Bali Nine’s Renae Lawrence might be free for the first time in more than a decade but her past will continue to haunt her.
Lawrence was arrested in 2005 for drug smuggling and passed critical information about her co-accused to officials and was rewarded a shorter sentence.
Ringleaders Andrew Chan and Myuran Sukumaran, the only two not caught with heroin, were sentenced to death.
There are now concerns that she might face reprisals as her intelligence also led to several arrests of senior drug dealers in Australia.
Renae Lawrence has tasted freedom for the first time in 13 years but her past will continue to haunt her
She is the only member of the notorious Bali Nine to walk free – two were executed, one died from cancer and five remain locked up for life (pictured at Newcastle Airport on Thursday)
Lawrence co-operated with Indonesian officials immediately after her 2005 arrest for smuggling 8.3 kilograms of heroin out of Indonesia.
She offered critical information to officials about the Bali Nine and named those involved in the drug plot.
Seven News reporter Chris Reason told 2GB radio that 50 Indonesian police escorted the convicted drug smuggler to the airport on Wednesday evening – for her own protection.
About a dozen of the officers were armed with weaponry, body armour and full-face masks.
‘A very high contact in one of the ministries said: ”We just want to see her get out of here alive. What happens in Australia is not our problem”,’ Mr Reason said.
‘If she hadn’t given that intel, theoretically, Andrew Chan wouldn’t have been convicted in Indonesia and faced the death squad.’
Mr Reason believes that Lawrence will be forced to look over her shoulder for the rest of her life.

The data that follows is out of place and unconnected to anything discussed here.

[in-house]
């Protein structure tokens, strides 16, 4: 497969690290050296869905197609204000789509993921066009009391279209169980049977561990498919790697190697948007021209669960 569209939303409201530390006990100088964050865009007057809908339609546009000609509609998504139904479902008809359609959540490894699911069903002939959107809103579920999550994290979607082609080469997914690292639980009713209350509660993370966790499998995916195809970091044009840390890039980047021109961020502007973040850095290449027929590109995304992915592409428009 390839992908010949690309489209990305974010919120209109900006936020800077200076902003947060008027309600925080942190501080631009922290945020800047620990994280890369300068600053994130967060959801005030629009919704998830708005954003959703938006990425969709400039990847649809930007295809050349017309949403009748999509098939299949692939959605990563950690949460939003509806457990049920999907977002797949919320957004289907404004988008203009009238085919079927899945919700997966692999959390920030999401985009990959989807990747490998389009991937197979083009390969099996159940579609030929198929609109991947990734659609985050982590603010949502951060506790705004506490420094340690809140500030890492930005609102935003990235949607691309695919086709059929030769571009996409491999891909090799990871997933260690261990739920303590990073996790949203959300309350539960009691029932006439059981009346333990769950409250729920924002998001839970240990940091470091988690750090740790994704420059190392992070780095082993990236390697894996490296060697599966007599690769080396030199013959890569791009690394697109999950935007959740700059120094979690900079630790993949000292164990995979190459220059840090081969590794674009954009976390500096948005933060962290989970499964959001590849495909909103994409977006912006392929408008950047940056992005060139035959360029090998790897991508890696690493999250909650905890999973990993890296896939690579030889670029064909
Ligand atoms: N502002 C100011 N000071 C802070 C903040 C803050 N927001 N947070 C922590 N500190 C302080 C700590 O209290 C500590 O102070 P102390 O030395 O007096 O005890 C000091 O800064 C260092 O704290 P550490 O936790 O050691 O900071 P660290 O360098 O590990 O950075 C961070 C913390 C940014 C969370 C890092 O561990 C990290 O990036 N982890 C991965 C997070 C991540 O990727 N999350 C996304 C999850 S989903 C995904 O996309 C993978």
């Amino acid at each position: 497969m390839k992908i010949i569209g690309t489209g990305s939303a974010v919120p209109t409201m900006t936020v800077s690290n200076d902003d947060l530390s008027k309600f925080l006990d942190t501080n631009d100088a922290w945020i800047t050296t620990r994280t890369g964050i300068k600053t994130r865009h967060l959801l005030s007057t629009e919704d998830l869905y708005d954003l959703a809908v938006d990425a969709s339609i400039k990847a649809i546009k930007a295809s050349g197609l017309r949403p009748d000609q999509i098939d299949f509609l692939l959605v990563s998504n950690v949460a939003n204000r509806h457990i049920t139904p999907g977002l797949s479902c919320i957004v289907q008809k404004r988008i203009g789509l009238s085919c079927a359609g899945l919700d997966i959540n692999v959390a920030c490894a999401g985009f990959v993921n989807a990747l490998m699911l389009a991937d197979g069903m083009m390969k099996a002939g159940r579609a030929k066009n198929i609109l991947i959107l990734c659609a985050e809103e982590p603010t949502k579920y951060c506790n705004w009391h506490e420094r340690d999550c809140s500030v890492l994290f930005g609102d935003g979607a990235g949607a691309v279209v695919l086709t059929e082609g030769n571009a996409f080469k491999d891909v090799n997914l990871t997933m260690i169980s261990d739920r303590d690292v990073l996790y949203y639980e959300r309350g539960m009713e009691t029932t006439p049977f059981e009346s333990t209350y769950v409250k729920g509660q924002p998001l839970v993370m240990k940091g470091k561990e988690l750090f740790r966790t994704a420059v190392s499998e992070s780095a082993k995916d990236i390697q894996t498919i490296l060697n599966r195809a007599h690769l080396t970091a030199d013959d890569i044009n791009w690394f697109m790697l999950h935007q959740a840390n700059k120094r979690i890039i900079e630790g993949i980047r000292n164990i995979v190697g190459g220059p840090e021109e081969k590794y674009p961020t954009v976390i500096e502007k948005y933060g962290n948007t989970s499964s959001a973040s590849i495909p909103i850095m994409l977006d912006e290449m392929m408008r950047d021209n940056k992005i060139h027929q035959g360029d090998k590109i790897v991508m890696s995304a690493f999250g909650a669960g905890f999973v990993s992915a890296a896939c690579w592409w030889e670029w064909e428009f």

‘She’s felt that threat and fear for some time. Some of these guys are now out of prison, the ones who were imprisoned in Australia as a result of the Bali Nine operation,’ he said.
Lawrence co-operated with Indonesian officials after her arrest while ringleaders Andrew Chan (left) and Myuran Sukumaran (right), who were eventually executed, denied wrongdoing
‘If she hadn’t given that intel, theoretically, Andrew Chan wouldn’t have been convicted in Indonesia and faced the death squad,’ Seven News reporter Chris Reason told 2GB radio
The convicted drug mule served 13 years and seven months in prison in Indonesia.
Originally handed a life sentence, Lawrence was given a shorter sentence of 20 years for her honesty before receiving numerous reductions for ‘good behaviour’.
She is the only member of the notorious Bali Nine to walk free.
Lawrence touched down in Brisbane on Thursday morning where she caught another flight to her hometown Newcastle, New South Wales.
After her release from Bali’s Bangli Prison on Wednesday, Lawrence was deported and banned from re-entering Indonesia.
Renae Lawrence, pictured a week after her arrest in 2005, has outstanding criminal offences awaiting her arrival in Australia
Mr Reason said Lawrence has enemies in the drug world as her evidence also lead to several senior drug operatives in Australia
The taste of freedom could be short lived as NSW Police have two arrest warrants for Lawrence which have been outstanding since 2005.
One warrant alleges she was involved in a high-speed chase in a stolen car with fellow Bali Nine member Matthew Norman.
On Wednesday, Australian Home Affairs Minister Peter Dutton said he has ‘no sympathy’ for Lawerence, and suggested she face the full extent of the law.
‘If you commit that kind of offence, there is a heavy penalty to pay, and it doesn’t give you credit when you get back to Australia,’ he told Sky News.
But NSW Police Commissioner Mick Fuller suggested a deal with Lawrence’s lawyers was more likely than a fresh set of handcuffs on the tarmac.
Renae Lawrence (pictured) days after her arrest in Bali on April 17, 2005 – she was released from jail on Wednesday
Daily Mail Australia understands Lawrence will be given a few days to ‘settle in’ at her Newcastle home before she responds to the outstanding police charges from over a decade ago.
Ringleaders Andrew Chan and Myuran Sukumaran were executed in 2015 and Tan Duc Thahn Nguyen died of stomach cancer in May earlier this year.
Martin Stephens, 42, Michael Czugaj, 32, Scott Rush, 33, and Si Yi Chen, 33, and Matthew Norman, 31, remain in prison where they are serving life sentences, with little chance of release.